Seminole Gulf Railway
|Seminole Gulf Railway|
An EMD GP9 of the Seminole Gulf Railway — Fort Myers, Florida.
|Dates of operation||1987–|
|Track gauge||4 ft 8 1⁄2 in (1,435 mm) (standard gauge)|
|Headquarters||Fort Myers, FL|
The company's main line runs from Arcadia to Punta Gorda, Fort Myers, and Bonita Springs before terminating just south of the Lee/Collier County boundary in North Naples (CSX's former Fort Myers Subdivision). The company also runs a separate line from Oneco south to Sarasota terminating just south of Sarasota at Palmer Ranch. A short branch from downtown Sarasota north to Matoaka also exists on this line.
Seminole Gulf began operating the lines in late 1987. The main line and Sarasota lines each interchange with CSX in Arcadia (with the Brewster Subdivision) and Oneco (with the Palmetto Subdivision), respectively. The Seminole Gulf Railway has a commonly owned affiliated company, the Bay Colony Railroad Corp. (reporting mark BCLR), which is based in southeastern Massachusetts.
Freight transported by Seminole Gulf Railway includes a significant amount of building materials for the region as well as other commodities including newsprint, propane, stone, steel, and recycled materials.
Murder Mystery Dinner Train
In addition to carrying freight, Seminole Gulf Railway has operated a popular Murder Mystery Dinner Train from Fort Myers since 1991. The dinner train runs year-round from a station at Colonial Boulevard and generally goes north to a point just south of Punta Gorda before returning utilizing a fleet of 1930s-era vintage rail cars named "Sanibel", "Captiva", "Gasparilla", and "Marco" (named after nearby barrier islands). The train includes a five-course dinner and has featured over 80 different murder mystery productions throughout its history.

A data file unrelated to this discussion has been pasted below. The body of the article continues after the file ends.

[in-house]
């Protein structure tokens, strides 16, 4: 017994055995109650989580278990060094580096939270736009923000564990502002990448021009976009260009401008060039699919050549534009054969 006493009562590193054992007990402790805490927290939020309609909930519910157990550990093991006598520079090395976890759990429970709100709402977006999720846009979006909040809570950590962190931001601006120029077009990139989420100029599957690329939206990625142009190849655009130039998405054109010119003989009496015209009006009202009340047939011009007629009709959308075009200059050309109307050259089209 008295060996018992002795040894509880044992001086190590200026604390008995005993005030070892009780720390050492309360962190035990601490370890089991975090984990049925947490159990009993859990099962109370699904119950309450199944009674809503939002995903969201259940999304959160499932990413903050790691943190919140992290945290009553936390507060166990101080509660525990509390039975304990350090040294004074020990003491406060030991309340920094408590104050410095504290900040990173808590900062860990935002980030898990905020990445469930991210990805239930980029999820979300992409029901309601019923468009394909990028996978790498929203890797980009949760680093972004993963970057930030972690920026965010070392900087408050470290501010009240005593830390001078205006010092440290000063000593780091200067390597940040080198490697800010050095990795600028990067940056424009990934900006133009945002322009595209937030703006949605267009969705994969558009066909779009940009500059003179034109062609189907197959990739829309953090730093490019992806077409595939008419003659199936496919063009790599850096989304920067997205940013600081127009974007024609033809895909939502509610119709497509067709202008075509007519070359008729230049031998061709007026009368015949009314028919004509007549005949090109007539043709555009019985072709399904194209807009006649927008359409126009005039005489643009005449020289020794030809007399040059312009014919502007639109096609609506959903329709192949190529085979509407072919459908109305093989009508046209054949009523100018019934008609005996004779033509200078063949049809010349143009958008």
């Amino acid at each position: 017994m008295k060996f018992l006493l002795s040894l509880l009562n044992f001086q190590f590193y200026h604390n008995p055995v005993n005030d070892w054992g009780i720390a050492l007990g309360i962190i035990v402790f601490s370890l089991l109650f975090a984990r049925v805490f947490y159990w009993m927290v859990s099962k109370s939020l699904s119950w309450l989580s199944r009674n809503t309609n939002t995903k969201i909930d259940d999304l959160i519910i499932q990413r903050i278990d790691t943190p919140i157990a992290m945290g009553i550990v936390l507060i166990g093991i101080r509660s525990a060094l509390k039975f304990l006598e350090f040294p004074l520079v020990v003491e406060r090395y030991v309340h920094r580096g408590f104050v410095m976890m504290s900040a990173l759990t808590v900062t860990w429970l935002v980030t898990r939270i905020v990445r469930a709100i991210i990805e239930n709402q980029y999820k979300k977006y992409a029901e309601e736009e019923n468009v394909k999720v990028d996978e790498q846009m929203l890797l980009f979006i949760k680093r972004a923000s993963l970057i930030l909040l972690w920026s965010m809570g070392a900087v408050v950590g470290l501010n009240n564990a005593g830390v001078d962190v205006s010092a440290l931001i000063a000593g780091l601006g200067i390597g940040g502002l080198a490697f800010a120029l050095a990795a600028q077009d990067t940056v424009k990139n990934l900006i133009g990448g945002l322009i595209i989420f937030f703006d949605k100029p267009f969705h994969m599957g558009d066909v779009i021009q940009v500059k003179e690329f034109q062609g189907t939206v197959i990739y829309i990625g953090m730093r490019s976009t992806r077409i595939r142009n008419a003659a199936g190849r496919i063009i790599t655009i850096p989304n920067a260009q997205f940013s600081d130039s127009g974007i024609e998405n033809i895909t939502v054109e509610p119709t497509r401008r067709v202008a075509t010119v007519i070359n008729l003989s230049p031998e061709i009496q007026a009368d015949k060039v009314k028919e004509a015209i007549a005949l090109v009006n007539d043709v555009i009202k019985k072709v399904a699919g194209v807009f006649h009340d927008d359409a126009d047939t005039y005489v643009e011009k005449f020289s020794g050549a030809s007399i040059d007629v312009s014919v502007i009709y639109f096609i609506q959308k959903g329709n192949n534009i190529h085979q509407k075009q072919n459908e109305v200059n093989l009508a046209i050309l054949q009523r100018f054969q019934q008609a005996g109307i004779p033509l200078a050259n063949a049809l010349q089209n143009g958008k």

Arcadia to North Naples Line
The first segment of the main line between Arcadia and Punta Gorda was completed in 1886 by the Florida Southern Railroad, which was part of Henry Plant's Plant System of railroads. It was an extension of their line running from Lakeland and Bartow, which made Punta Gorda the southernmost point of the Plant System.
The Plant System was acquired by the Atlantic Coast Line Railroad in 1902 shortly after Henry Plant's death. The Atlantic Coast Line then extended the line to Fort Myers in 1904, which was the Coast Line's first expansion of the former Plant System.
The line was further extended to Bonita Springs, Naples, and Marco Island in the early 1920s during the land boom through a partnership with local entrepreneur Barron Collier. At the same time, the Coast Line's competitor, the Seaboard Air Line Railroad, built a parallel route from Fort Ogden to Fort Myers and Naples.
The line only went to Marco Island until 1944, when the Atlantic Coast Line acquired the Seaboard's recently abandoned route into downtown Naples (along the current route of Goodlette-Frank Road), and began serving their passenger depot on Fifth Avenue South. The track was connected to the Coast Line's track at Vanderbilt Beach, and their original line and passenger depot (located near Naples Municipal Airport) were abandoned.
The line was truncated to its current terminus just south of the Lee/Collier County Line in the mid 1980s, shortly before Seminole Gulf gained control of the line from CSX.
The John Yarbrough Linear Park trail runs along the line's right-of-way just south of Fort Myers.
The Sarasota line was mostly operated by the Seaboard Air Line Railroad, although the branch to Matoaka and the portion of the mainline between downtown Sarasota to just south of Fruitville Road were built by the Atlantic Coast Line Railroad (via their Tampa Southern Railroad subsidiary). The Seaboard portions were built in phases between Sarasota and Venice from 1903 to 1911 and originally ran through downtown Sarasota along Lemon Avenue, Pineapple Avenue, and Alderman Street. The Atlantic Coast Line came later in 1924, which up until 1949 continued southeast to Southfort, where it merged with the Coast Line's route to Fort Myers (Seminole Gulf's current Arcadia to North Naples line coincidentally).
In the early 2000s, SGLR abandoned the little-used southern portion of the line between Palmer Ranch and Venice, which most notably carried the Ringling Bros. and Barnum & Bailey Circus up until 1992. The line's former right of way is now part of the Legacy Trail.
- "About Us". Seminole Gulf Railway. Retrieved 23 January 2014.
- Turner, Gregg M. (December 1, 1999). Railroads of Southwest Florida. Images of America. Arcadia Publishing.
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